Amplifiers in this term are Headphone amplifiers in common.
A headphone amplifier is an audio amplifier designed particularly to drive headphones instead of loudspeakers. Most commonly they are found embedded in electronic devices such as integrated amplifiers, portable music players and televisions, but standalone units are not uncommon.
Headphone amplifiers as referred to here are commercially available separate devices, sold to a niche audiophile market. These devices allow for higher possible volumes and greater audio clarity than the smaller, cheaper amplifiers that are used in most audio players. In the case of the extremely high-end electrostatic headphones, such as the Stax SR-007, a specialized electrostatic headphone amplifier or transformer step-up box and power amplifier is required to use the headphones, as only a dedicated electrostatic headphone amplifier or transformer can provide the voltage levels necessary to drive the headphones. Most headphone amplifiers provide power between 10 mW and 2 W depending on the specific headphone being used and the design of the amplifier. Certain high power designs can provide up to 6W of power into low impedance loads, although the benefit of such power output with headphones is unclear.
Effectively, a headphone amplifier is a small power amplifier that can be connected to a standard headphone jack or (usually) the line output of an audio source. The headphone amplifier improves the sound quality by increasing the amount of power available to move the transducer, increasing the control that the source has over just where the transducer is in space.
Many headphone amplifiers have an output impedance in the range of 20 – 50 Ohms. The 1996 IEC 61938 standard recommended an output impedance of 120 Ohms. The standard included a note that “For most types of headphones, the source impedance has very little effect on the performance.” In 2008 Stereophile published an article that showed that a 120-Ohm output impedance could cause a 5-dB error in frequency response with certain headphones. The article concludes that the effect of output impedance on frequency response is “non-trivial”. Some newer headphone amplifiers have output impedances that are less than one Ohm.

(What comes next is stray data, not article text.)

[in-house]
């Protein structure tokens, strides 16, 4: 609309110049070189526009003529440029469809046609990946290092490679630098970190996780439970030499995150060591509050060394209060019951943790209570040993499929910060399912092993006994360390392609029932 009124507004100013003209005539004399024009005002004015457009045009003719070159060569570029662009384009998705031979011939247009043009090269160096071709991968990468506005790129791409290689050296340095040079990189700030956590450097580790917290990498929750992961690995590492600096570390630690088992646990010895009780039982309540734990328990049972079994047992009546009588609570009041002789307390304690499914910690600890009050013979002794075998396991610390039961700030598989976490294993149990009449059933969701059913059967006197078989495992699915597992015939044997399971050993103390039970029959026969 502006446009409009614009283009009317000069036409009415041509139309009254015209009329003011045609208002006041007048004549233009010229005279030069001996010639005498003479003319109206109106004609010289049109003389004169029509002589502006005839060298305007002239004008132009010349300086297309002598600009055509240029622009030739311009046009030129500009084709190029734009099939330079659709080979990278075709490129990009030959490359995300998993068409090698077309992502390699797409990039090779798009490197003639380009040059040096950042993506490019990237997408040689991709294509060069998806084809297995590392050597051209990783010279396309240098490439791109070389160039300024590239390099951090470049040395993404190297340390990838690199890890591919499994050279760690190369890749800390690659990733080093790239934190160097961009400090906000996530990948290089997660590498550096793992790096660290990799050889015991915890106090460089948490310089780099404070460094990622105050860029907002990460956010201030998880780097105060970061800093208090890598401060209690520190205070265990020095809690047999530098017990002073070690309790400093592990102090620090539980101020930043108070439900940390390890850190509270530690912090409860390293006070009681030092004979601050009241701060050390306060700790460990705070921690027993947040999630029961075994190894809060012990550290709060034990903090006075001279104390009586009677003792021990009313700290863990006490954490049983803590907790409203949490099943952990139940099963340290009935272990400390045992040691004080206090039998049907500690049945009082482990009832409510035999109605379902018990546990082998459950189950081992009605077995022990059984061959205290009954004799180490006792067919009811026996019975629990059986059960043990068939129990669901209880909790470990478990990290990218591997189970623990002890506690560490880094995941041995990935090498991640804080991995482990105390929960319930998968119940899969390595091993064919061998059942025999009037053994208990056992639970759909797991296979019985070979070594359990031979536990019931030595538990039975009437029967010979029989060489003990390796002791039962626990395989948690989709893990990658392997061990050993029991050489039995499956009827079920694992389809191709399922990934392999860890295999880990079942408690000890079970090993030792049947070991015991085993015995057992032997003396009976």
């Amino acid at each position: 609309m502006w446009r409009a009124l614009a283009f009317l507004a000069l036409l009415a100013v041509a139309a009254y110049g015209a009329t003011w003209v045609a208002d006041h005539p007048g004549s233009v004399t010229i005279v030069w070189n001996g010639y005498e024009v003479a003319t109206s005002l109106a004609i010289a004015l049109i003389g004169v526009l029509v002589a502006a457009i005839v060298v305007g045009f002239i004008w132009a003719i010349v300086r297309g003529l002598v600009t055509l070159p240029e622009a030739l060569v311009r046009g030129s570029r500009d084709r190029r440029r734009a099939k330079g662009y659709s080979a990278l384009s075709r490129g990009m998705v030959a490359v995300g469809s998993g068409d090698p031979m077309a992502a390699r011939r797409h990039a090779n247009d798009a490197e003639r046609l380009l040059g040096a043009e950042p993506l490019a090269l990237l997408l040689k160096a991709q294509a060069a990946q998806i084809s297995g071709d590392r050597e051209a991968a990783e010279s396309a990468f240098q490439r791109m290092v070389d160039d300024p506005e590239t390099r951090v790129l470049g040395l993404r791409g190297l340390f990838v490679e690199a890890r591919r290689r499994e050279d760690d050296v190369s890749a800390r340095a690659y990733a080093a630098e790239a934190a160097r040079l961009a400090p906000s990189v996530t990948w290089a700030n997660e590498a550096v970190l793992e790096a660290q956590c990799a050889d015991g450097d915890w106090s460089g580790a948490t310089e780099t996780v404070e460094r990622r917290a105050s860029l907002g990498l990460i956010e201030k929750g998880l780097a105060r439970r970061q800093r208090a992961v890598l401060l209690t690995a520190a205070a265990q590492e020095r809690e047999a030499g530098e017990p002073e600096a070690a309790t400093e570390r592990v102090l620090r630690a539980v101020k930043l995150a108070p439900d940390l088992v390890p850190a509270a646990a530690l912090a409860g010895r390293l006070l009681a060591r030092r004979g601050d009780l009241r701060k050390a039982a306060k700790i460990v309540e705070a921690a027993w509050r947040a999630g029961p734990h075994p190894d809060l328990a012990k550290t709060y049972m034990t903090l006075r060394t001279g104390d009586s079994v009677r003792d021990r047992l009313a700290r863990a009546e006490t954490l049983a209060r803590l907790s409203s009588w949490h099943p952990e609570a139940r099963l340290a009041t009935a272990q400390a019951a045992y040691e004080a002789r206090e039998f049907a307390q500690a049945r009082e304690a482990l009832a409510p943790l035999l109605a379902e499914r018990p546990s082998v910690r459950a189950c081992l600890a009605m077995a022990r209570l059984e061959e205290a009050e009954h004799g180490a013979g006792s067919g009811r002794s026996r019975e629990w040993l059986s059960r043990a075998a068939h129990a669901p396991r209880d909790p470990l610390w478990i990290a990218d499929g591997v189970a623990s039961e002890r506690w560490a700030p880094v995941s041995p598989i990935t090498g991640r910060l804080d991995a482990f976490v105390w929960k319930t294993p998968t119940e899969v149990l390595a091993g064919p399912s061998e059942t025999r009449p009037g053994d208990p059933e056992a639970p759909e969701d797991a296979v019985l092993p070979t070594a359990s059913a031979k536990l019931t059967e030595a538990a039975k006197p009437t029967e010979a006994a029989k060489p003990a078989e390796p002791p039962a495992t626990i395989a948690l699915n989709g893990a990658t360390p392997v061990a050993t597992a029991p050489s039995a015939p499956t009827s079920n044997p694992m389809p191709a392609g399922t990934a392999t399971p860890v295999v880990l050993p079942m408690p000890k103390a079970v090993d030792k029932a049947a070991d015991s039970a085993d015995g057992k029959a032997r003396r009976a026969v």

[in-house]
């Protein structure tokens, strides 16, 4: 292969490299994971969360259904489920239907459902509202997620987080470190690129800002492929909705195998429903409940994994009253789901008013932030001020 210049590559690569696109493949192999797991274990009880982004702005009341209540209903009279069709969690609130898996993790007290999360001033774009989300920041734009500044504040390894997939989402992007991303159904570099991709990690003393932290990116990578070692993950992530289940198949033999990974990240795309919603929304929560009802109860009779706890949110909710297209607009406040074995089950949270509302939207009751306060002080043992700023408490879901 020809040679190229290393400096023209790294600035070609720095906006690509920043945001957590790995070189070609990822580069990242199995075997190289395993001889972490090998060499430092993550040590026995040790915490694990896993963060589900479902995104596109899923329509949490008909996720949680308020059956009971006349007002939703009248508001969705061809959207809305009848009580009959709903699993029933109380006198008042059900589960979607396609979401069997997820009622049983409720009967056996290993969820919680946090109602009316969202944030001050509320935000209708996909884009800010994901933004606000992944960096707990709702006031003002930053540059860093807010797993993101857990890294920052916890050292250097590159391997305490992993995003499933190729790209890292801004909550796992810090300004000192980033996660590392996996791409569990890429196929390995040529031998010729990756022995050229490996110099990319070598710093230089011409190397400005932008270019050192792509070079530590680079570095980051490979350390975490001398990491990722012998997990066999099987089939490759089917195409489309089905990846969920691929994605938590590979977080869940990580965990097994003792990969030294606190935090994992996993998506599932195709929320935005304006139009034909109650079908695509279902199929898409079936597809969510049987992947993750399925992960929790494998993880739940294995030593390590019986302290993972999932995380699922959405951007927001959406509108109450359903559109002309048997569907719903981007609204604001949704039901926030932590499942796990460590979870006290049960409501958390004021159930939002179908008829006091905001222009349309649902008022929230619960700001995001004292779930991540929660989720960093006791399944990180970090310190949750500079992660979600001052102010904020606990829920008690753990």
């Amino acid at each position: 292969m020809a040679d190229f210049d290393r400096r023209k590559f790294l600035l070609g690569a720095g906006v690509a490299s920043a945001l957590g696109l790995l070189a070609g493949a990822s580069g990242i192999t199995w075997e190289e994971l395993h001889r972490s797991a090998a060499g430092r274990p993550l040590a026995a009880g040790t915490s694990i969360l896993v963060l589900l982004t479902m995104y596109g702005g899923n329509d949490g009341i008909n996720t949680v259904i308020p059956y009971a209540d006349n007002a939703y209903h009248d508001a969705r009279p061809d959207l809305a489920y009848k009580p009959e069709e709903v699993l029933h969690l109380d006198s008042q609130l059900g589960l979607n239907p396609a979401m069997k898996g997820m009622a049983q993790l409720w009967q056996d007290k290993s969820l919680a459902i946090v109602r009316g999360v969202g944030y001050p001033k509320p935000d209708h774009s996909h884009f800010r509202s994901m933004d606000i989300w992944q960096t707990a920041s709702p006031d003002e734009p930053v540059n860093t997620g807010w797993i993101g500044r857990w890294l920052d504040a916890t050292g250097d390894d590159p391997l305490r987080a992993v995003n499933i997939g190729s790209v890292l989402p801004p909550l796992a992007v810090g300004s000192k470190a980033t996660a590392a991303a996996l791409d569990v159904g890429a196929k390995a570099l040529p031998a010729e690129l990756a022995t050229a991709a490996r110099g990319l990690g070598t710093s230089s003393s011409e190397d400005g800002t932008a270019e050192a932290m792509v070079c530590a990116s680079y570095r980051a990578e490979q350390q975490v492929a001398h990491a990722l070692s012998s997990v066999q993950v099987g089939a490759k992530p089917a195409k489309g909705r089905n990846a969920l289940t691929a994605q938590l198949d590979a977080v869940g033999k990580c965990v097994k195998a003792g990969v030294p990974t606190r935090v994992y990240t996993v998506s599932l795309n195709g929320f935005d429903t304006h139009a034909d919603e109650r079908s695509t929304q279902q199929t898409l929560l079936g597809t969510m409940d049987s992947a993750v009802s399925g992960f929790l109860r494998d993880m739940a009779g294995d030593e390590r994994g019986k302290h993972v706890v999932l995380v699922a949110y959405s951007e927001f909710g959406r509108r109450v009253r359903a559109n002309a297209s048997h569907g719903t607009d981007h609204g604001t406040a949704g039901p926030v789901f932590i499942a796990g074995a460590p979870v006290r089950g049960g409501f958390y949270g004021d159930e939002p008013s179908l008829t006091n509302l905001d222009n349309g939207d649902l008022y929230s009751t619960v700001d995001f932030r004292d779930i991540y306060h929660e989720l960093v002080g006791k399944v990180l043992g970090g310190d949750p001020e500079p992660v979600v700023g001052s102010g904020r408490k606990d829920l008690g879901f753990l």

Low output impedance can also reduce distortion by improving the control that the source has over just where the transducer is in space. This is often expressed as damping factor. For example, a 32 Ω headphone driven by a popular DIY headphone amp with a <1 Ω output impedance (the Gilmore Dynamic) would have a damping factor of >32, whereas the same headphone driven with an iPod (5 Ω output impedance) would have a damping factor of just 6.4. If the 120 ohms recommendation is applied, the damping factor would be 0.26.
Of course, output impedance is not the only specification relevant to choosing a headphone amplifier — THD, frequency response, IMD, output power, minimum load impedance, and other measurements are also significant.
The DIY approach
For those who are more electronically inclined, the low-power and fairly simple nature of the headphone amplifier has made it a very popular DIY project. There are a great many designs for headphone amplifiers posted on the Internet varying considerably in complexity and cost. The cardinal example is the simple opamp-based Cmoy design, arguably one of the most popular headphone amplifier designs available. The simplicity of the Cmoy makes it an easy build, while it can be made small enough to fit inside a tin of breath mints (including batteries).
Crossfeed and other audio processing
Crossfeeding blends the left and right stereo channels slightly, reducing the extreme channel separation which is characteristic of headphone listening and is known to cause headaches in a small fraction of listeners. Crossfeed is used to compensate for extreme separation of sound sources in older stereo recordings. Crossfeed also improves the soundstage characteristics and makes the music sound more natural, as if one was listening to a pair of speakers. While some swear by crossfeed, many prefer amplifiers without it. The introduction of DSP technology led a number of manufacturers to introduce amplifiers with ‘headphone virtualization’ features. In principle, the DSP chips allow the two-driver headphone to simulate a full Dolby 5.1 (or more) surround system. When the sounds from the two headphone drivers mix, they create the phase difference the brain uses to locate the source of a sound. Through most headphones, because the right and left channels do not combine as they do with crossfeed, the illusion of sound directionality is created.
Taken from : Wikipedia.org